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Gave me some pulpitation. I matched prongs direction, ground down, and them matched wires, plugged everything back in, turn power on - dead outlet. I actually started cleaning old one to reuse, but then noticed that yellow warning sticker leftover on the original GFI is actually on the opposite end. THEN i read all the great writings on the back of GFI and found that they flipped sides.
Why? To confuse people. Sell more items. Confusing people is standard policy out there. Confused customer is a good customer.
 
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Old 05-26-16, 10:30 AM
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GFI short resolution

I had it posted here some time back, can't find the post but anyway.
I have 3 garage door openers wired onto a GFI protected circuit. That GFI happens to be an outside wall outlet.
Initially, it was tripping once in a while. Will reset and was good for some time.
Eventually, I replaced that GFI with a new one - it worked for 3 weeks and then tripped again.
Before, I could reset it and it would stay reset for a minute to several seconds, then trip. Now I can't even reset it, so there is permanent short somewhere.
1. I had ALL openers unplugged. Same result.
2. Openers work just fine via extension cords off inside garage duplex on the wall. Have them working like this for a week now.
3. Control panel has NO breakers for garage openers. Strange it is but it is what it is.
4. It appears that ceiling mounted duplexes for openers are THE ONLY outlets on that circuit. Everything else in garages works fine - lights, wall outlets, everything. all outside light fixtures also work fine.
5. I guess I had step one in troubleshooting done - disconnect everything.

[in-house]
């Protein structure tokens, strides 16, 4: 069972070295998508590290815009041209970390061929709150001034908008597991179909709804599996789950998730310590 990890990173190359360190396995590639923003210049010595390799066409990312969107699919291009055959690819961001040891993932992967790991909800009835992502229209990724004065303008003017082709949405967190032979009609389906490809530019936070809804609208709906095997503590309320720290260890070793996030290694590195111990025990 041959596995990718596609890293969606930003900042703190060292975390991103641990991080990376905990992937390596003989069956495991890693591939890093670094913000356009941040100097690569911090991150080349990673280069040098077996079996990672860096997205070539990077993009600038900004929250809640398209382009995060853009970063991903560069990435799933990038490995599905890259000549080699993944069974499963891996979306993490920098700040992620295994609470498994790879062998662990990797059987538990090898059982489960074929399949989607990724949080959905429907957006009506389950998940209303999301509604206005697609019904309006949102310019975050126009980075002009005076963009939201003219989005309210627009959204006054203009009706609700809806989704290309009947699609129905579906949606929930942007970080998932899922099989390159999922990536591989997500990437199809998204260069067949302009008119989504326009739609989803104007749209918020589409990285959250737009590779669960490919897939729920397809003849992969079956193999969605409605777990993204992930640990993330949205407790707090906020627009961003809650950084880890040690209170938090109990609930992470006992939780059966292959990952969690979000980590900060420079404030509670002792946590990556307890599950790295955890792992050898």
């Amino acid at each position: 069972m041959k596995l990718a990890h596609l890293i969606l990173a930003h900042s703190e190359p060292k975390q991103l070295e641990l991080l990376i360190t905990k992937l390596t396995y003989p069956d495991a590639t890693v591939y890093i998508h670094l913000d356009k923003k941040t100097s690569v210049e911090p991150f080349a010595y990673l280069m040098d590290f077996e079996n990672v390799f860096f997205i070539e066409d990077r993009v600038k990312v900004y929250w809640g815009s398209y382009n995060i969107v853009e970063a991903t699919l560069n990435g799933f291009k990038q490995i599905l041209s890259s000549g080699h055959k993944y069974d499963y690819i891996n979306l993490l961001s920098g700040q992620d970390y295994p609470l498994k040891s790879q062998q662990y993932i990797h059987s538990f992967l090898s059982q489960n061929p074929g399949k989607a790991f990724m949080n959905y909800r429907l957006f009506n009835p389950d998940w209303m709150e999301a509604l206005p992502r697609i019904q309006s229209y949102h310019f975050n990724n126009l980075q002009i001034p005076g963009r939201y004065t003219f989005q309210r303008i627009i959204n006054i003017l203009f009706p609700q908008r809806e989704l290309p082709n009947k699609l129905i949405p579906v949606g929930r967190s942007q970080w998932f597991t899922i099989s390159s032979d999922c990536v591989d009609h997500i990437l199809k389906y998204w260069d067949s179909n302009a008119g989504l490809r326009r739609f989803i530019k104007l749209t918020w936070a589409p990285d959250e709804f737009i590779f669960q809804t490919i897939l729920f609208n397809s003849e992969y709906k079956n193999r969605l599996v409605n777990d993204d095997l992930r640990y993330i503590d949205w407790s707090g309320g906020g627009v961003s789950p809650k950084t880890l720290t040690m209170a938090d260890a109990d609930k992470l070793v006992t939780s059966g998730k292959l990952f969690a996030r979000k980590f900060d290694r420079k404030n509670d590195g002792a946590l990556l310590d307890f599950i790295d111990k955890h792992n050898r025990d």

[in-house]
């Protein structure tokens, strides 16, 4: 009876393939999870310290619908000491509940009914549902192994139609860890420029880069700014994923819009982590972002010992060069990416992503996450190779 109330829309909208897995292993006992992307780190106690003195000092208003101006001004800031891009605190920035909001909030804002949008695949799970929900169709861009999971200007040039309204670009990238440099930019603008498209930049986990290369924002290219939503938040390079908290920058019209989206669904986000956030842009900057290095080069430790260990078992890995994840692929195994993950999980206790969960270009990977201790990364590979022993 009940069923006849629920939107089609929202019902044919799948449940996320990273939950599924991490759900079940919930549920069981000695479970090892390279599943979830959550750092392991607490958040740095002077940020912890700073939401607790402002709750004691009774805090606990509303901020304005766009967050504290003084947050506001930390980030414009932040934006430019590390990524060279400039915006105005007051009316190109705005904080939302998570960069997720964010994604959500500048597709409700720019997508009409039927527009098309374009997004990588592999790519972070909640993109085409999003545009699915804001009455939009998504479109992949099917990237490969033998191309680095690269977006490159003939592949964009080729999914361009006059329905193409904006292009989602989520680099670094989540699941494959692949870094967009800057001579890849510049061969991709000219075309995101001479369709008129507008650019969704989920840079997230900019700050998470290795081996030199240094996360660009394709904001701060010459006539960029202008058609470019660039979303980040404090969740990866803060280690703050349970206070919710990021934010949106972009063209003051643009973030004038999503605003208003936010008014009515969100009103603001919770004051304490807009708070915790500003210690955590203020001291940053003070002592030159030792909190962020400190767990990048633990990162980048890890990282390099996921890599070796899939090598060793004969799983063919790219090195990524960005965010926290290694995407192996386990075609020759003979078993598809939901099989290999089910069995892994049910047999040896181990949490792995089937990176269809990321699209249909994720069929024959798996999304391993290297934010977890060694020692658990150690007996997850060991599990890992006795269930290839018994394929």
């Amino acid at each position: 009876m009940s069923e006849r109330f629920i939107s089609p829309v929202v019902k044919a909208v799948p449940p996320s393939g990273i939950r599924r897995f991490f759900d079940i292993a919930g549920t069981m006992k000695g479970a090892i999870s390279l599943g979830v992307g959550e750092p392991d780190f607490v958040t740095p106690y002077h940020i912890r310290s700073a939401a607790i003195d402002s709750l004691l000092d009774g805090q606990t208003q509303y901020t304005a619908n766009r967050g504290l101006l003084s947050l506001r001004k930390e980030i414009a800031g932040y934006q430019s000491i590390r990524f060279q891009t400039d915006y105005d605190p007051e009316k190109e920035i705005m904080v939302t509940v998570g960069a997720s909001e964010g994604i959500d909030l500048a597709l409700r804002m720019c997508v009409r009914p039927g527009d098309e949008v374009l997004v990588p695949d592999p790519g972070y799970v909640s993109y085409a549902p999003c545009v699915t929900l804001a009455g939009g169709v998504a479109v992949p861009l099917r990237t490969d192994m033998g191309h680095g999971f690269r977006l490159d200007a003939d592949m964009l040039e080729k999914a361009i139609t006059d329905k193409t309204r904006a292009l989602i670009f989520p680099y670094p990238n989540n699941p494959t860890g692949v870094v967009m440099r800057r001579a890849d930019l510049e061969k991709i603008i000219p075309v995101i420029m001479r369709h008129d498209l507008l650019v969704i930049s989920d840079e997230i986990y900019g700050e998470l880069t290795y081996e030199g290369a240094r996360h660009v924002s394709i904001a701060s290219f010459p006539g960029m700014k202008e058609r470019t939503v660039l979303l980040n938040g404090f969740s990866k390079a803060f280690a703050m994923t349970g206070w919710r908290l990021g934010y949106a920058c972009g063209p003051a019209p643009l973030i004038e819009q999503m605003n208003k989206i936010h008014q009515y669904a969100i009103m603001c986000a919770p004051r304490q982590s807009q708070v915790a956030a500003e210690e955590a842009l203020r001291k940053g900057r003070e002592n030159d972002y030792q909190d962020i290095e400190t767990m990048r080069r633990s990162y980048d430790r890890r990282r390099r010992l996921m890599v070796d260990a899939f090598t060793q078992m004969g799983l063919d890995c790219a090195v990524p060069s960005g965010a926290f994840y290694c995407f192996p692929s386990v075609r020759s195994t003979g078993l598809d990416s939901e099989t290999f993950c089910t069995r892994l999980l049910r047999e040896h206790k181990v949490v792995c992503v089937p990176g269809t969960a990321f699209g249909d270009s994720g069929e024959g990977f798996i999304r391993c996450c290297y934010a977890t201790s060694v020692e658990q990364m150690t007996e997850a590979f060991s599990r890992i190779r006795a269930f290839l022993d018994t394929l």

6. Now I start looking at "service call" fees and such.

Here's my question. Stupid it may sound but - it is not a good idea to install a regular duplex instead of GFI?

As much as this project is going to cost me through electrician, I am more inclined to run flexible conduits on wall and ceiling off a now working inside the garage duplex to openers. It's garage, for Pete's sake, conduit won't ruin the appearance and entire expense will be not that much. I already have ton of heavy gauge wire and some length of conduit. Then simply forget that unfortunate circuit as our need to use is like none.

Thoughts?
 
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Old 05-26-16, 12:31 PM
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I don't quite follow your question in the preceding post but will comment all receptacles in a garage must be GFCI protected. Lights are not required to be GFCI protected. If you have any 120 volt receptacles in your garage that are not protected they are not code compliant.

One method of GFCI protection is to use a GFCI receptacle for the first receptacle and use non GFCI receptacles fed from the load side. If other GFCI receptacles are used then they should be fed from the line side to prevent interference.

Old code permitted garage door opener receptacles to be non GFCI protected but that is no longer allowed. However any GFCI must be easily accessible so it can be reset therefore the receptacle for a GDO should be a non GFCI receptacle fed from a GFCI protected source such as another GFCI receptacle that is accessible or an accessible dead face GFCI or a GFCI breaker.

GFCIs do go bad and if one begins to frequently trip a new GFCI should be tried. Outside GFCI receptacles are pron to tripping from moisture. I would feed the GDO (non GFCI) receptacles from an inside GFCI device.
 
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Old 05-26-16, 01:35 PM
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House is from 2004. Old or not not sure.
As I said, EVERYTHING else besides garage door openers works fine and openers appear to be the ONLY devices set on that outside wall GFI.
My question is - is it safe to replace GFI with a non GFO duplex?
As the original GFI was replaced with new one - tree weeks of work - and now replaced with a second new one - I don't think it's bad GFis. Also, the original GFI was tripping ever so often. The first replacement worked solid for 3 weeks and then the 2nd replacement will not reset. What tells me, there is permanent short somewhere, right?
I simply really don't want to be milked by electricians pasturing on my lack of electrical skill.
 
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Old 05-26-16, 02:54 PM